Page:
Vorld of Food / La Côte d'Azur
From experience I find that often the most spontaneous decisions turn out to be the best ones - my weekend trip to the South of France was no exception and the perfect opportunity to catch up with family and friends. I'm always amazed by how easy it is nowadays to travel from one country to another, exposing you to a completely new environment and culture. Over time, I have learned to let go of expectations and to instead go with the flow when it comes to traveling. We decided to accept the fact that it was raining during most of our stay (maybe you heard about the thunderstorm that took place on 3 October - I experienced the whole spectacle first hand!) and did the thing anyone would do in our position - eat and sleep! Joke aside, we also explored some of the cities and towns near Cannes such as the beautiful artistic town of Saint Paul de Vence and the capital of perfume, Grasse. Along the way, our friends introduced us to some of the most delicious local specialities, so that I'm now able to pass on some of my newly found culinary wisdom.
Day 1 - Nice
Head to Cours Saleya for the weekly flower market, which also sells a selection of local produce and artisan products. Once you reach the end of the market you will find a small stall selling the city's speciality.
Socca is a thin pancake made from chickpea flour, which has its origin in the 19th century and first became popular as an affordable meal for the poor in Genoa, Italy. In spite of the simplicity of ingredients, it's an incredibly satisfying and hearty dish.
Nice's food scene is not only influenced by nearby Italy, but also by the South East of France, the Provence, which I always used to associate with my Windows wallpaper of lavender fields. However, the Provence does in fact extend from the left bank of the lower Rhône River in the west to the Italian border in the east, including both the beautiful Côte d'Azur and large parts of the French Alps. We sat down in one of the many traditional bistros and ordered a variety of small dishes, including petits farcis (onions, courgette and tomatoes filled with mince and herbs), beignets de fleur de courgette (courgette flowers, which are coated in dough and fried in hot oil) and pissaladière (a type of pizza, that is topped with fried onions, garlic, anchovies and olives), accompanied by a glass of local red wine.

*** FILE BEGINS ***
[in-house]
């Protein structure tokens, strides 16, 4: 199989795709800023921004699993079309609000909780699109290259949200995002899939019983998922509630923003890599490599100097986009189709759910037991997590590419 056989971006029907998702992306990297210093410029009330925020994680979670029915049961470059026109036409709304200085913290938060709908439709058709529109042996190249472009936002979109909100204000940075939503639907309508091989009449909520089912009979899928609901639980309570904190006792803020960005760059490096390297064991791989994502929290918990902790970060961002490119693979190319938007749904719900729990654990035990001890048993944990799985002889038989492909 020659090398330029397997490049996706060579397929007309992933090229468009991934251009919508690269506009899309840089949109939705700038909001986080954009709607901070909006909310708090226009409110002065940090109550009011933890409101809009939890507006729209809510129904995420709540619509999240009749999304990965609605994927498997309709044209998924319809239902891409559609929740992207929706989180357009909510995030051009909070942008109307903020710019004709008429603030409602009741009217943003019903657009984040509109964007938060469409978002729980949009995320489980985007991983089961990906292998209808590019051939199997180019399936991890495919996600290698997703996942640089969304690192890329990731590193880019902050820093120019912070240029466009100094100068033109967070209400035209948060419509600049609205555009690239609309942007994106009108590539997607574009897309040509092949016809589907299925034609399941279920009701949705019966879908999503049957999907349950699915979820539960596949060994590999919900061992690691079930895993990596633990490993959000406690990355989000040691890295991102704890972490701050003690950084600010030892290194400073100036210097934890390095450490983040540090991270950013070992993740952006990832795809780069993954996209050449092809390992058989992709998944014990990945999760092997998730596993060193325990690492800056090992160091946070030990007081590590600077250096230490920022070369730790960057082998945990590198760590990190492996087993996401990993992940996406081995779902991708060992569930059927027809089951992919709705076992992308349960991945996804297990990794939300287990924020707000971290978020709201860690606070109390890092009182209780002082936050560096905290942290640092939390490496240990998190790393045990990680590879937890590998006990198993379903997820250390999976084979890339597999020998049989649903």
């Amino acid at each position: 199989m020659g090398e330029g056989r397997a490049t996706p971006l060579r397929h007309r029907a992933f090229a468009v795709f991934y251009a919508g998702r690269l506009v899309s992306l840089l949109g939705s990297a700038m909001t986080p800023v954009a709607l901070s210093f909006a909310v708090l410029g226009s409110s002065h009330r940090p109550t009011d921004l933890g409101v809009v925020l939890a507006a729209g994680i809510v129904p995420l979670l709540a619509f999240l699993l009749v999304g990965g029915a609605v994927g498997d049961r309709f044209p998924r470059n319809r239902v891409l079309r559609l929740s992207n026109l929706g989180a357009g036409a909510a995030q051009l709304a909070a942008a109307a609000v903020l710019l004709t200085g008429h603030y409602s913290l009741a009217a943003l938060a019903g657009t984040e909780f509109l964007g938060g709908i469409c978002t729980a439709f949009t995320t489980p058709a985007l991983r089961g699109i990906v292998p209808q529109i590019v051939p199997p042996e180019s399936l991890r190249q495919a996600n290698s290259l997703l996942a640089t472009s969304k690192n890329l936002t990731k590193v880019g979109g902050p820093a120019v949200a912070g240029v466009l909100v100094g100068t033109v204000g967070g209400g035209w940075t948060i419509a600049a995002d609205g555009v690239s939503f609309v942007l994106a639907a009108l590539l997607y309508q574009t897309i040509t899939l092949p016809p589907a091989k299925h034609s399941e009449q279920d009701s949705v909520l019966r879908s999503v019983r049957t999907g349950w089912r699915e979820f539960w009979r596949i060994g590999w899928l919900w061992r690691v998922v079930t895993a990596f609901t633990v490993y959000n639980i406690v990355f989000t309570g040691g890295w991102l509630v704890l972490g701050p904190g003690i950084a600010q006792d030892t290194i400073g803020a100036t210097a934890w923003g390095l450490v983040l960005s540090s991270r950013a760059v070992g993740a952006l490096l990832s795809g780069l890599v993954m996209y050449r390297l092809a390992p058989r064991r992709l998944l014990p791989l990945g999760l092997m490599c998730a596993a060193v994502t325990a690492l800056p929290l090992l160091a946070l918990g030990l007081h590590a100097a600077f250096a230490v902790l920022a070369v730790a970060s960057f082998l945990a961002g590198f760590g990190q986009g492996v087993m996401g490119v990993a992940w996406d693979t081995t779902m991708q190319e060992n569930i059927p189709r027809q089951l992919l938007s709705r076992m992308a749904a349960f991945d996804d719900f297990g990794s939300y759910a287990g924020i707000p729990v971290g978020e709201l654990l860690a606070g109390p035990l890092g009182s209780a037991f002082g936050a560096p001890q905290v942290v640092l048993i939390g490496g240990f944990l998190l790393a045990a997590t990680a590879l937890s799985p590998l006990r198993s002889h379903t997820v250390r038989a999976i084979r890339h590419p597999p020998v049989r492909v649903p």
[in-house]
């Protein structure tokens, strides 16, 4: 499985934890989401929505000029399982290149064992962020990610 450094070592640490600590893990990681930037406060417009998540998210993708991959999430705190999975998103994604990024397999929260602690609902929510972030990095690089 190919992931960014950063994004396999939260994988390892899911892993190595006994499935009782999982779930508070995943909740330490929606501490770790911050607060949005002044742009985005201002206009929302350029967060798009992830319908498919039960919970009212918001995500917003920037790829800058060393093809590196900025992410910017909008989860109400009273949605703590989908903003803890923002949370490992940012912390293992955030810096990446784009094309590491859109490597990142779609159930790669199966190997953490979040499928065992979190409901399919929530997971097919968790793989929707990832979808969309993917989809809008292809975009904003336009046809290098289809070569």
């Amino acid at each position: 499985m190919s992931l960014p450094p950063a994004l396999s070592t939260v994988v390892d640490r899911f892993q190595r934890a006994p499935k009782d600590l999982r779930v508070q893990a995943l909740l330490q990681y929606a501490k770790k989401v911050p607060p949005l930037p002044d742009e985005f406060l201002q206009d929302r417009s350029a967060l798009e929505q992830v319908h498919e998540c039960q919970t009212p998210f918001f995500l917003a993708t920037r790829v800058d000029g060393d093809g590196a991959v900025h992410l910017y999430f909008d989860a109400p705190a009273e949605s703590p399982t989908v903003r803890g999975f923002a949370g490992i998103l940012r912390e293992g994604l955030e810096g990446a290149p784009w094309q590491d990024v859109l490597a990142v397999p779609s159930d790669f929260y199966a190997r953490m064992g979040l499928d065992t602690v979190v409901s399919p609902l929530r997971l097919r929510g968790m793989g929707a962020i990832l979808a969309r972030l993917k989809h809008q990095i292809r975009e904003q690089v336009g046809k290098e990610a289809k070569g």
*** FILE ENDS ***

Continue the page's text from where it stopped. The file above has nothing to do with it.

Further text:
Before heading back to Cannes, we stopped to take a look at the beautiful town of Villefranche-sur-Mer.
Back in Cannes, we spend a lovely first evening indulging in some of the best things France has to offer - epic sunsets, Champagne, seafood and cheese.
For dinner we had scampis caught from the Mediterranean and incredibly fragrant ginger rice.
Our main course was followed by a selection of French cheese including Brie, Camembert, Cantal and Roquefort. As our friend introduced me to the proper 'cheese etiquette', I soon realised that the French are, in fact, very emotional about their cheese. For instance, I learned that circular cheese is to be cut into pie-like slices, whilst quarters are to be cut length wise from the crust down, so that every slice includes the variety of flavours of the respective cheese.
Day 2 - Cannes markets and seafood heaven
Marché Forville is located in the heart of Cannes and appealing to all senses. We picked up some fresh oysters, crevettes grises (tiny cooked shrimps, which can be eaten whole) and bulots (sea snails) for dinner, as well as some fresh figs. That night we also had a casserole consisting of a mixture of potato puree and fish and finished our dinner with a slice of Trianon, an incredibly indulgent chocolate mousse cake from a patisserie in Cannes.
Day 3 - Saint Paul de Vence, Grasse and confit de canard
We spent our last day exploring the little alleys of the medieval town Saint Paul de Vence, which is famous for its many modern and contemporary art museums, such as the Fondation Maeght, as well as for its private art galleries.
I was wearing Missoni pants, a Gap t-shirt, an H&M blazer and Nike Thea trainers. My totebag is by Zara and my sunglasses are vintage Rayban.
Afterwards we headed to Grasse for a guided tour of one of the city's most famous perfume factories, Fragonard. Ever since I had read 'Das Parfum' by Patrick Süskind I had dreamt of visiting the birthplace of perfume and it was incredibly interesting to learn about the process of making perfume as I had had no idea how much effort and how many tons of blossoms went into the production of one single flacon. This and the fact that to become a parfumeur, one has to study for ten years in total, including three years of university education followed by !seven! years of practical work to identify over two thousand essences of fragrance, also explained the high price point of most perfumes.
Our trip ended with yet another delicious home cooked meal, this time in form of confit de canard, duck confit cooked with beans and served with pan fried potatoes.
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